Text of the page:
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Clin Neurol Neurosurg. 2008 Dec;110(10):1003-7. doi: 10.1016/j.clineuro.2008.06.008. Epub 2008 Jul 23.

Gamma knife radiosurgery for orbital tumors.

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  • 1Department of Neurosurgery, Samsung Medical Center, Sungkyunkwan University School of Medicine, Seoul, South Korea.



This study was performed to investigate the radiological and functional outcomes of patients with orbital tumors treated by gamma knife radiosurgery (GKS).


Fifteen patients with orbital tumors (7 meningiomas, 3 cavernous hemangiomas, 2 schwannomas, 2 metastatic tumors and 1 adenoid cystic carcinoma of the lacrimal gland) were treated. Seven patients with preserved vision and tumors located near the optic nerve were treated with multisession (3 or 4 fractions) radiosurgery. The mean tumor volume was 3695mm3 (737-13,300). The median marginal dose was 14Gy (13-20) in single-session radiosurgery, and the median cumulative marginal dose was 20Gy (15-20) in multisession radiosurgery.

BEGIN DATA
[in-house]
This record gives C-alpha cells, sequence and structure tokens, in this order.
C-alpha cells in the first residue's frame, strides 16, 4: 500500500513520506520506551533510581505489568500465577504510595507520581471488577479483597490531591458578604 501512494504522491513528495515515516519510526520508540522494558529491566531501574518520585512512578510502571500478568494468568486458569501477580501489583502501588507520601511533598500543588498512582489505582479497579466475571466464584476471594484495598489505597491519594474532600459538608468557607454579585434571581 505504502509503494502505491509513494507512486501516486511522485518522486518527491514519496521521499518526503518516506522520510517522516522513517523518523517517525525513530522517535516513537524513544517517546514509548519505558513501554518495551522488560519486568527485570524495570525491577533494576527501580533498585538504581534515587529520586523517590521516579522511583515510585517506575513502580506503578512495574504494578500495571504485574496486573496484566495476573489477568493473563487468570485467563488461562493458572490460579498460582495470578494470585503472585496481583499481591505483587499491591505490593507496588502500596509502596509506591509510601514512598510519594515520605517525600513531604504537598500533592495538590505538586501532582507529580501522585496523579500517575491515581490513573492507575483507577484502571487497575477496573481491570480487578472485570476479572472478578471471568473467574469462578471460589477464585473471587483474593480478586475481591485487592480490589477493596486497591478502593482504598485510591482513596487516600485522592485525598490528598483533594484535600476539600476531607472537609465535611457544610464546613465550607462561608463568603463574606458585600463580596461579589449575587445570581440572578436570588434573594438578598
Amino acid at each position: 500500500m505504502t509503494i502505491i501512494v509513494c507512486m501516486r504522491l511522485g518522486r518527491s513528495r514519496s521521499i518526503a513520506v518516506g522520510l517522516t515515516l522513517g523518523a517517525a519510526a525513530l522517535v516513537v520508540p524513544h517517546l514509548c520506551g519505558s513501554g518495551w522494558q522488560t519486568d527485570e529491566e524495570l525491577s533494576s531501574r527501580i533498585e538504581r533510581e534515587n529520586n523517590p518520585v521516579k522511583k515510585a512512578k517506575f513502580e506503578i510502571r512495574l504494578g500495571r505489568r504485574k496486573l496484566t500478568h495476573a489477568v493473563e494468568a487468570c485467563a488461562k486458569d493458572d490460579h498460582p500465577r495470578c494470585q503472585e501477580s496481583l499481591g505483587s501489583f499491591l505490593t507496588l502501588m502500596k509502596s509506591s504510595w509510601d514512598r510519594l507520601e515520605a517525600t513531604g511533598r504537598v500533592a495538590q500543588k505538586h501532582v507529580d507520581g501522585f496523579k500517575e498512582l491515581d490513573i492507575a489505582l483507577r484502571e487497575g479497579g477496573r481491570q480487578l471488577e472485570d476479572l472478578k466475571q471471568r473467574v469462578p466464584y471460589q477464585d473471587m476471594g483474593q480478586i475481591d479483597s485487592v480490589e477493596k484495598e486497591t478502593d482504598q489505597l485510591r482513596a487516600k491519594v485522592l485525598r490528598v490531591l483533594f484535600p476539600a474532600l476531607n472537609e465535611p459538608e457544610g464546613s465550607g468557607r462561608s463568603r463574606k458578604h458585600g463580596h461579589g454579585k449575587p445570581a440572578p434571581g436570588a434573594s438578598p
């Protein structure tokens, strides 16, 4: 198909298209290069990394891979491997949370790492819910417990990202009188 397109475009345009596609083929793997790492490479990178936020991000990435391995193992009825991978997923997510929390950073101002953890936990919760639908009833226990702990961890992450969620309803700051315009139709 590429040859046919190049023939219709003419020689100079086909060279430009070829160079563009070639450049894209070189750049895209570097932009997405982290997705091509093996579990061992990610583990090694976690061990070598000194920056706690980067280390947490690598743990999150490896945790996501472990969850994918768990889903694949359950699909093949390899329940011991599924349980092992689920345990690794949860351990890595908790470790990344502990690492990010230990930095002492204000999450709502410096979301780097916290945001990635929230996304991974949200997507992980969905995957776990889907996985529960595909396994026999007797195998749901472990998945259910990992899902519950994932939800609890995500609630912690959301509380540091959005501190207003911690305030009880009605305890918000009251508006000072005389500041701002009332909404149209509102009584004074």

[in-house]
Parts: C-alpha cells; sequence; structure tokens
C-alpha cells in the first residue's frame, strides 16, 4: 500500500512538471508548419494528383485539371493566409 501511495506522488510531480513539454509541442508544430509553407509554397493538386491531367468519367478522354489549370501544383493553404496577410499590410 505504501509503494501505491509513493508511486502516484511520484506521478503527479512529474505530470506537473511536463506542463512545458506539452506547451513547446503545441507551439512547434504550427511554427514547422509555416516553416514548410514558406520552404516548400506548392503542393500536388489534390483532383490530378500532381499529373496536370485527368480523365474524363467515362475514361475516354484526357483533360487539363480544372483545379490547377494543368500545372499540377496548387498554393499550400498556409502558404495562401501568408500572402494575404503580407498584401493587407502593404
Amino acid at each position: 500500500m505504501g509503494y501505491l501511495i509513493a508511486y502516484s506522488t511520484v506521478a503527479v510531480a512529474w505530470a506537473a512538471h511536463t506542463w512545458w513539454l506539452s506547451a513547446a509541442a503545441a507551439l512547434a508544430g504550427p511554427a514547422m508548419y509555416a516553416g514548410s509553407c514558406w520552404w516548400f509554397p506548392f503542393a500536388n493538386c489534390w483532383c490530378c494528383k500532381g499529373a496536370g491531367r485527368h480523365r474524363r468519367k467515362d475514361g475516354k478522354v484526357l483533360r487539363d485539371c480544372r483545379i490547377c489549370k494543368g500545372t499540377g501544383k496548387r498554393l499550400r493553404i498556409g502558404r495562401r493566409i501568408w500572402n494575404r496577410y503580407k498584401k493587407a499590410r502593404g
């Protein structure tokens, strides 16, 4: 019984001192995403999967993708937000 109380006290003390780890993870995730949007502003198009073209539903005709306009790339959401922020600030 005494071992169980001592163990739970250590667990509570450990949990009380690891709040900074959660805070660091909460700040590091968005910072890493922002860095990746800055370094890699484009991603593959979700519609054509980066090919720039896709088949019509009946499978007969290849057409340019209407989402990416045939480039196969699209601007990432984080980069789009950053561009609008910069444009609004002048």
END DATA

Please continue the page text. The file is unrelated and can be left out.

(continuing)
After a mean follow-up of 20.9 months (6-50), tumor control was confirmed in 12 of 15 patients. Three patients with malignant lesions had to undergo another operation due to tumor progression. Of the 13 patients whose preoperative vision was preserved, 6 patients showed improvement in visual acuity and/or visual field, 4 patients showed no change in vision, and 3 patients showed deterioration (2 related to tumor progression).


As with intracranial tumors with similar pathologies, GKS may be an effective treatment option for orbital tumors. Multisession radiosurgery may be a good strategy for increasing the possibility of visual function preservation in selected cases in which the lesion is adjacent to the optic apparatus.

[PubMed - indexed for MEDLINE]
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